Venue 65


' What a delight it is to welcome old friends Solstice back to the forefront of progressive music’ - PROG

After 40 years, 2020 feels like we're just starting out. It really does. Our 6th studio album, Sia, is out soon on GEP, recorded with our incredible new vocalist, Jess Holland. Although recorded remotely, Sia was made with love and care and has left us with an almost unbearable desire to play together live.

"Music has given us so much over the years and never more so than when creating and performing with Solstice. Something about the experience and the energy from those who enjoy the music is so uplifting. I remember being totally amazed by the vibe at our very first gig at Berkhamsted Town Hall in 1980, and that generosity of spirit from the audience has been there, sustaining us and drawing us back, ever since." Andy Glass

Soaring violin and guitar weaving around delicately passionate female vocals, underpinned by driving rhythmic complexity - Solstice were an unlikely band to succeed in 1980s Britain. Yet because of their unique vision, audiences in search of an alternative to the shiny 'product’ of the music industry reveled in the band’s performances at all the major festivals and sell-out tours, on which they made the legendary Marquee club their home.

In spite of this live success, bolstered by BBC sessions and national music press coverage of an unprecedented level for a then-unsigned band, by the close of the 80s the members had dispersed to pursue successful careers in session work, soundtracks and elsewhere, leaving only the independent Silent Dance album to keep the memory alive.

Interest generated by a CD reissue in the nineties led to a Solstice renaissance, with two studio releases – New Life and Circles – and a live album – The Cropredy Set – documenting their return to the big festival stage.

Pursuing an intense involvement with traditional music, guitarist Andy Glass once more put the band on hold in order to put his energies into the critically-acclaimed 3sticks, but things once again came full circle. A long-awaited DVD release of the Cropredy performance set the stage for a renaissance in 2007, with the entire back catalogue being re-mastered and issued in greatly expanded 'Definitive Edition’ form, tapping into the current ascendance of musicians mixing traditional influences with contemporary elements, drawing a wider audience for a band who the cognoscenti have loved for decades.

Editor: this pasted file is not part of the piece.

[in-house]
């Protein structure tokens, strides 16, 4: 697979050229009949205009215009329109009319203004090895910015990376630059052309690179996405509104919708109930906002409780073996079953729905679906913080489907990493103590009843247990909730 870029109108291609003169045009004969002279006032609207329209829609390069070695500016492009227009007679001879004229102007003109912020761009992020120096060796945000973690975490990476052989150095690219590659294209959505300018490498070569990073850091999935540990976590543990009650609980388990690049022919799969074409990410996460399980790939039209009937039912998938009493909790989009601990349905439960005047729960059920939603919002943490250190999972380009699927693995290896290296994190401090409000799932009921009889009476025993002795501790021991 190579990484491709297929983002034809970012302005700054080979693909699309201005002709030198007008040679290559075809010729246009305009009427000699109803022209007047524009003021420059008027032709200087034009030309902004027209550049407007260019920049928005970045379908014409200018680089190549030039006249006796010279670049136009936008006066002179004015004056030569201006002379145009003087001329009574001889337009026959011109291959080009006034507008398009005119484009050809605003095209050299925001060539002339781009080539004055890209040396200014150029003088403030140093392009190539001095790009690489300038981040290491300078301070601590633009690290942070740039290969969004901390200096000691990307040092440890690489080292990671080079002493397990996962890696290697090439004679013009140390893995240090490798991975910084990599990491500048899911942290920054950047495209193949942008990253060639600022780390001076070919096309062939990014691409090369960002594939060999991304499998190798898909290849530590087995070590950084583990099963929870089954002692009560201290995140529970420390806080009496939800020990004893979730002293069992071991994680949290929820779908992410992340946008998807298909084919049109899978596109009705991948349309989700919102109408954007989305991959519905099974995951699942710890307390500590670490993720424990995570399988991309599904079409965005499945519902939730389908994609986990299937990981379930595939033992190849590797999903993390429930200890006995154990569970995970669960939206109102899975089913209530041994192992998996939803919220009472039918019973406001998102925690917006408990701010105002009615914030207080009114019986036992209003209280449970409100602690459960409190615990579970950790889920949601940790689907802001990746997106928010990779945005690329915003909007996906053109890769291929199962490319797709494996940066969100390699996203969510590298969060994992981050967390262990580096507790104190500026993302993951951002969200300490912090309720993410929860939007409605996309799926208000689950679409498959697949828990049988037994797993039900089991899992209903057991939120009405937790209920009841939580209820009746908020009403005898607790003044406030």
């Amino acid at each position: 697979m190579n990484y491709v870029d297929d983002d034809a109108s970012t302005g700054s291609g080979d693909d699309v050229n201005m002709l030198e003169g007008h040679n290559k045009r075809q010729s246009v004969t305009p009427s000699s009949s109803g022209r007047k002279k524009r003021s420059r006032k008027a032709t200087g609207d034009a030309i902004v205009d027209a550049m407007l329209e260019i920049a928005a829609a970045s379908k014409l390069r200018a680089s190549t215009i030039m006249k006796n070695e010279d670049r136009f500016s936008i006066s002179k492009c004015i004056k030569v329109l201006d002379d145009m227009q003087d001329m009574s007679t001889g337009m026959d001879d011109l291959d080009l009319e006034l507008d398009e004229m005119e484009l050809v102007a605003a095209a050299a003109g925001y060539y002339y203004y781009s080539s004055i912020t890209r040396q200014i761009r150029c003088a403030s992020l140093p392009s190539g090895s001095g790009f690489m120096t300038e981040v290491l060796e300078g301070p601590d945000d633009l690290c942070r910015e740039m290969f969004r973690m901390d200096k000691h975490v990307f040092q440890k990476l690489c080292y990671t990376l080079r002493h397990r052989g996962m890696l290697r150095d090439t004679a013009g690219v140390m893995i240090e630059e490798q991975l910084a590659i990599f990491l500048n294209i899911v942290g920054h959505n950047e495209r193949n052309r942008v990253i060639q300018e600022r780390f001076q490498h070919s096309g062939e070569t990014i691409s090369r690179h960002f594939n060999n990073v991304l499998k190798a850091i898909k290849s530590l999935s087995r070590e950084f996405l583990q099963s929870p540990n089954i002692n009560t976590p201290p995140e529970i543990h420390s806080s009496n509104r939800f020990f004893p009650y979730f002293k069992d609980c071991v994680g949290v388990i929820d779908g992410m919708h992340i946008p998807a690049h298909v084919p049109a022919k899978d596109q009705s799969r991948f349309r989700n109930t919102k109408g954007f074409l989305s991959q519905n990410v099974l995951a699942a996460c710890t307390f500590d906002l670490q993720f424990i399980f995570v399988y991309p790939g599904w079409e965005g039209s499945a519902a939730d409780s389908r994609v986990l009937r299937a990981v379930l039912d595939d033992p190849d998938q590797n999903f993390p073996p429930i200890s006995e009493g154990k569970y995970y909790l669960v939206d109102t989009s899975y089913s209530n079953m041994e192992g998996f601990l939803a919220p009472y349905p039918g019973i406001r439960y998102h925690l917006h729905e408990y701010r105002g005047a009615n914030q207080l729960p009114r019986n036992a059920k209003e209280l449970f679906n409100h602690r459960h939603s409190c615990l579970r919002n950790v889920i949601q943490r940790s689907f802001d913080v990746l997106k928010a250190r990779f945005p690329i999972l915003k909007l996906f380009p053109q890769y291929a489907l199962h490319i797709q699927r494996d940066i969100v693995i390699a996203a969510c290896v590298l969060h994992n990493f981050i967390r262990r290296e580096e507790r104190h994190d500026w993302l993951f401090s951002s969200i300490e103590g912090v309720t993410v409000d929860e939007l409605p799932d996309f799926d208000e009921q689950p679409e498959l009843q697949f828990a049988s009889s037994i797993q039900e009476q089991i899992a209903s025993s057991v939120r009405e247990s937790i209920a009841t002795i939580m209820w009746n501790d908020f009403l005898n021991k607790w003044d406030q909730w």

This rich musical heritage provided the foundation for the next stage of the band’s development. With club and festival dates in the UK and, for the first time, mainland Europe, Solstice found themselves playing to a larger audience than ever before, including – the latest in a tradition of bizarre gigs – to the Queen at the new Milton Keynes Stadium. Whilst Her Majesty was unavailable for comment, an unconfirmed rumour suggests that Prince Harry has 'Time for a Toke’ on his iPod.

Following the critical acclaim of 2010 album, Spirit, and it’s live counterpart Kindred Spirits, Solstice released the superb, Prophecy, on Esoteric Antenna, finally providing the band with a platform they had so long deserved. Support, in the form of three remixes, from none other than prog lord, Steven Wilson, and artwork from iconic Marvel artist, Barry Kitson, helped bring the music to the attention of new ears.

2020 finds Solstice on a high. The new album, Sia, sounds like a band finally finding it's true voice. New singer, Jess Holland, brings soul and magic to these beautiful songs as Solstice become the band they've always aspired to be. And what perfect timing for Solstice to sign to GEP, a label that understands and loves both the music and the audience and, of course, was founded as a vehicle for IQ who played with Solstice right at the very beginning.